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On Indigenous Peoples' Day, Maine tribes ask for equity

Various state and tribal officials spoke at a rally for Wabanaki rights at the Maine State House on Indigenous Peoples' Day, which was streamed online.
Wabanaki Alliance
via Facebook
Various state and tribal officials spoke at a rally for Wabanaki rights at the Maine State House on Indigenous Peoples' Day, which was streamed online.

On Indigenous Peoples' Day in Maine, Wabanaki and legislative leaders held a news conference outside the State House to call for changes to the 1980 land claims settlement act that paid them reparations for disputed lands.

They say the document is a failed experiment that has diminished Maine's federally recognized tribes who do not have the same rights, privileges, powers and immunities as more than 570 other tribes do around the country.

At 63, Passamaquoddy Vice Chief Darrell Newell of Indian Township says he's old enough to remember when native people were considered wards of the state, when Indian agents exploited them for personal gain and when getting a haircut at the barbershop in town meant waiting for a white man to get one first, even if he and his dad were first in line.

Newell says those things have long since changed. But when it comes to tribal-state relations and especially the power exerted by the state over the tribes, Newell sees no progress at all.

"The state Indian policy now today is business as usual. And now with systemic denial...The state executive branch, Gov. Janet Mills, has been steadfast in the systemic norm of suppressing tribes," he said on Monday.

Newell says Mills has demonstrated a lack of interest in engaging with Wabanaki leaders about tribal-state relations in a meaningful way.

In a written statement, a spokesperson for the governor said Mills has been meeting with representatives of the tribes on a weekly basis since July to work toward consensus on legislation that would restore many of the rights that were extinguished 40 years ago: jurisdiction over fishing and hunting, jurisdiction over certain crimes, ability to regulate natural resources and to tax non-members on tribal lands.

In July, the governor vetoed a bill that would have allowed Maine's four tribes to offer casino gambling and other gaming activities on tribal lands. Mills said in her veto message that improving tribal-state relations remains a priority of her administration.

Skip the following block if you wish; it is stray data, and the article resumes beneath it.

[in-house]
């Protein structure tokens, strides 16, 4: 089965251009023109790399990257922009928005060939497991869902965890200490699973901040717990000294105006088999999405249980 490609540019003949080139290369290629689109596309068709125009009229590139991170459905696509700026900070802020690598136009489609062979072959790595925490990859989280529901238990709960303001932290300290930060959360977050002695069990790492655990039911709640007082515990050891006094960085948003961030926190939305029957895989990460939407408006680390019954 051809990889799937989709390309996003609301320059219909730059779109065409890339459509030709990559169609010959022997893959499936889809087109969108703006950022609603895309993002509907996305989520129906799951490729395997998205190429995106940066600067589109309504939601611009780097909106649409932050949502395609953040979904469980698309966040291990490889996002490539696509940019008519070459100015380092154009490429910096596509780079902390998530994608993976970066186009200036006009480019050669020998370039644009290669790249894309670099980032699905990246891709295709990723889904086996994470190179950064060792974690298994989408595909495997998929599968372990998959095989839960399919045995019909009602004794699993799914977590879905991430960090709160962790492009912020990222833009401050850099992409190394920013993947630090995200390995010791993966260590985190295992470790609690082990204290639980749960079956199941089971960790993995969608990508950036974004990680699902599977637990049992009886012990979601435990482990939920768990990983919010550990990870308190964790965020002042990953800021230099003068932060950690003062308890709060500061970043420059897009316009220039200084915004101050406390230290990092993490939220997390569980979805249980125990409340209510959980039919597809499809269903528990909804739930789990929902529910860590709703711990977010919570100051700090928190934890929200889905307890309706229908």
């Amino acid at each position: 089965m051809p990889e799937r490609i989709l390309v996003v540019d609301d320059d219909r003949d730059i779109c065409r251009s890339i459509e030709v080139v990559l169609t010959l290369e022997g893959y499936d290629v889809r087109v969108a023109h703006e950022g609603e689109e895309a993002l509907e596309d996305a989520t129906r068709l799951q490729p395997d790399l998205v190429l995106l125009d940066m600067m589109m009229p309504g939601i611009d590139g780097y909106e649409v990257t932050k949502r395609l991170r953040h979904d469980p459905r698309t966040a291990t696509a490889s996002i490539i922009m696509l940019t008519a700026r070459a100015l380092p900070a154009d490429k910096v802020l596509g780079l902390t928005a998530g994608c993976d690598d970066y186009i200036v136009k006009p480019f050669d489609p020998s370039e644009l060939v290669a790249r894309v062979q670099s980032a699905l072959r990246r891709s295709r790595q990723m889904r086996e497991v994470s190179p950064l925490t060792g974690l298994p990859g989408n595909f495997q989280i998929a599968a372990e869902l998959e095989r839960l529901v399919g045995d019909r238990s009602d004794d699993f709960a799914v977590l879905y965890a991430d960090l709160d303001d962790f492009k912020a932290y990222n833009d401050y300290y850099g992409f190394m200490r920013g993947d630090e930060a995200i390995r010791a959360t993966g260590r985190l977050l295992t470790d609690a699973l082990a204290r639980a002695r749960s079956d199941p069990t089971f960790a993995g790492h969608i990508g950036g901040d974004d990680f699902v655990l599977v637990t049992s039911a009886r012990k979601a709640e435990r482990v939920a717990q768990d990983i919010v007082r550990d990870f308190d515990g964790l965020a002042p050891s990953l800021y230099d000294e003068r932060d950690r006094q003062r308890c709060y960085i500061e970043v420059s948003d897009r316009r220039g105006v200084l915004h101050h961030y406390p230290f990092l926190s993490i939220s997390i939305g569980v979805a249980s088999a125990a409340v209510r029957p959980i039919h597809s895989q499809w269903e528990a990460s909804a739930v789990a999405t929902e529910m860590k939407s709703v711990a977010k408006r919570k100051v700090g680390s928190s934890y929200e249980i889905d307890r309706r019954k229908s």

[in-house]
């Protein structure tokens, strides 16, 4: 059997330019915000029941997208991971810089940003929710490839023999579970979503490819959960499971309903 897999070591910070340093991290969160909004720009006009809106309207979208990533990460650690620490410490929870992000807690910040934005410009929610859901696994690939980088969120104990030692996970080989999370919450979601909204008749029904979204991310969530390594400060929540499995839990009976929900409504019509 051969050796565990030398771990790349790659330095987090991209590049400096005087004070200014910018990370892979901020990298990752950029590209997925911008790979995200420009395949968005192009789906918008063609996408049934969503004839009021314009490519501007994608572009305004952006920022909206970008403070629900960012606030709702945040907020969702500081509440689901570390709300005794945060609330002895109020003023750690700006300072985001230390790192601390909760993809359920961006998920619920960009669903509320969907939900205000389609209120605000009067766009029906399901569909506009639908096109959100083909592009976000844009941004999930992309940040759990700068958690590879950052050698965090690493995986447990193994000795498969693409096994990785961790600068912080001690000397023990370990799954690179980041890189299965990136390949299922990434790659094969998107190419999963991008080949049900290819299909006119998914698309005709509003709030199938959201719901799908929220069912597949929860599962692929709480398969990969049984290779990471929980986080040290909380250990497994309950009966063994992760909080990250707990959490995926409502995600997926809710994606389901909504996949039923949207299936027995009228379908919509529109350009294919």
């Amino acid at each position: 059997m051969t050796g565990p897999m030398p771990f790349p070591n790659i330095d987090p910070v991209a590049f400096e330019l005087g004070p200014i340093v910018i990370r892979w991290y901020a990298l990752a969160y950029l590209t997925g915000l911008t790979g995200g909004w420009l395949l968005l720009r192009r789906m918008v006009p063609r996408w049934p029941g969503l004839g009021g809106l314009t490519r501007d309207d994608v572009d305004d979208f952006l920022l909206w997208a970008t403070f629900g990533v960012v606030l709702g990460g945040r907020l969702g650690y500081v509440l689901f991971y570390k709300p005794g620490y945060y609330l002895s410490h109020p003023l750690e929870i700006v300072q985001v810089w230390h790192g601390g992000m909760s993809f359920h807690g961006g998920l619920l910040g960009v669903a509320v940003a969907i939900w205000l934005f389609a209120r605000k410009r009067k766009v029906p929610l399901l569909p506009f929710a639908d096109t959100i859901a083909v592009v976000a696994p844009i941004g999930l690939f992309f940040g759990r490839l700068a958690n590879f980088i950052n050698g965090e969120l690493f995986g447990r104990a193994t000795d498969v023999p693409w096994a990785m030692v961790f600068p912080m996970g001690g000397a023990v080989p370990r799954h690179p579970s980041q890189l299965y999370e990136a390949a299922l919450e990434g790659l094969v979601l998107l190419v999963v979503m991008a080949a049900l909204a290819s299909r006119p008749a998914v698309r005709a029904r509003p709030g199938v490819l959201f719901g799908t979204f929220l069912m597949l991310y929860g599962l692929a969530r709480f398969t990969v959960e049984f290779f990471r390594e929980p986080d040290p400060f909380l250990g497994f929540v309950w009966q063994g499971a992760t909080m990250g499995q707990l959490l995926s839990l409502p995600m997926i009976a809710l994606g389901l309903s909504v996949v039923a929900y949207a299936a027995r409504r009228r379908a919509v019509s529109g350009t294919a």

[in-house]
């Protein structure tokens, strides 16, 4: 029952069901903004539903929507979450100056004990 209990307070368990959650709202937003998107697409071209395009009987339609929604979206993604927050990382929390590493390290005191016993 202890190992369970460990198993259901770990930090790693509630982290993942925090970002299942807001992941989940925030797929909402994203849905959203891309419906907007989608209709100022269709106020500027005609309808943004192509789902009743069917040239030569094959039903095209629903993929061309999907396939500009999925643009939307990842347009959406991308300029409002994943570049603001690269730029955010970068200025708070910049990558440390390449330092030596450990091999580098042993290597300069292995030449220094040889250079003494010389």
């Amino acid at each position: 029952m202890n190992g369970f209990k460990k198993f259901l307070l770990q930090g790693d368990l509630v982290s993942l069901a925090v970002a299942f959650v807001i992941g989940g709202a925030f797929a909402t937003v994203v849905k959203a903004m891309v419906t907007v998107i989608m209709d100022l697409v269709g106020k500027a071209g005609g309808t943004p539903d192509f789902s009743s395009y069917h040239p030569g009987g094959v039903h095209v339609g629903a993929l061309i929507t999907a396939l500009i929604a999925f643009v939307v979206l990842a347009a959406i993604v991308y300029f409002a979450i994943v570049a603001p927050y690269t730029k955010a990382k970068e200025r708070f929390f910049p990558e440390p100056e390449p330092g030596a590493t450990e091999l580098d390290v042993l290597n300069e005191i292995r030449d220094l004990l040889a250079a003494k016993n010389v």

Democratic Sen. President Troy Jackson of Allagash says it's not just a tribal issue; it's a rural Maine issue. He's one of the supporters of the bill to restore tribal sovereignty, to give Maine tribes equity with their native counterparts and with the state itself, despite concerns raised by the Mills administration.

"This legislation is about self-governance and partnerships. And it's about respect and trust...You know, you can't lie to people consistently and then turn around and tell them to trust you. And that is something that, unfortunately has been happening far too often," Jackson said.

The bill's chief sponsor, Assistant House Majority Leader Rachel Talbot Ross of Portland, says over the past several decades numerous reports and bills have pointed to the failure of the land claims settlement. In 2012, for example, the Maine Indian Tribal State Commission found that it "created structural inequities that have resulted in conditions that have risen to the level of human rights violations."

The time to restore and advance tribal sovereignty, she says, is long overdue.

"Two hundred years of state governance over tribal nations have produced extreme poverty, short life expectancies, poor health, limited educational opportunities and diminished economic development in their communities," she says.

Mills' spokesperson, Lindsay Crete, said in a written statement that because of the structure of the Maine Indian Claims Settlement Act under federal law and the Maine Implementing Act under state law, any changes that are made cannot be unilaterally repealed or amended by the Legislature. Crete said that's why the Mills administration wants to be sure that legislative language is "clear and reflects the intent of all parties."

"I think the main arguments against that bill are that it's too big and that it's too much too soon, that piecemeal approach would feel more comfortable," says Maulian Dana, the Penobscot Nation's tribal ambassador.

"And I think there's just fear...just this real fear of the unknown and that tribes have like this axe to grind...and really it's about equal rights and having our inherent sovereignty respected."

The Penobscot Nation and the Passamaquoddy Tribe were federally recognized in 1976.

And for four years, before passage of the 1980 Land Claims Settlement Act, Passamaquoddy Vice Chief Newell says his tribe was a sovereign nation.

But 40 years later he says that sovereignty has been taken away and tribal-state relations are so fractured that his appearance as a vice chief at the State House news conference marked the first time he'd ever spoken from a podium.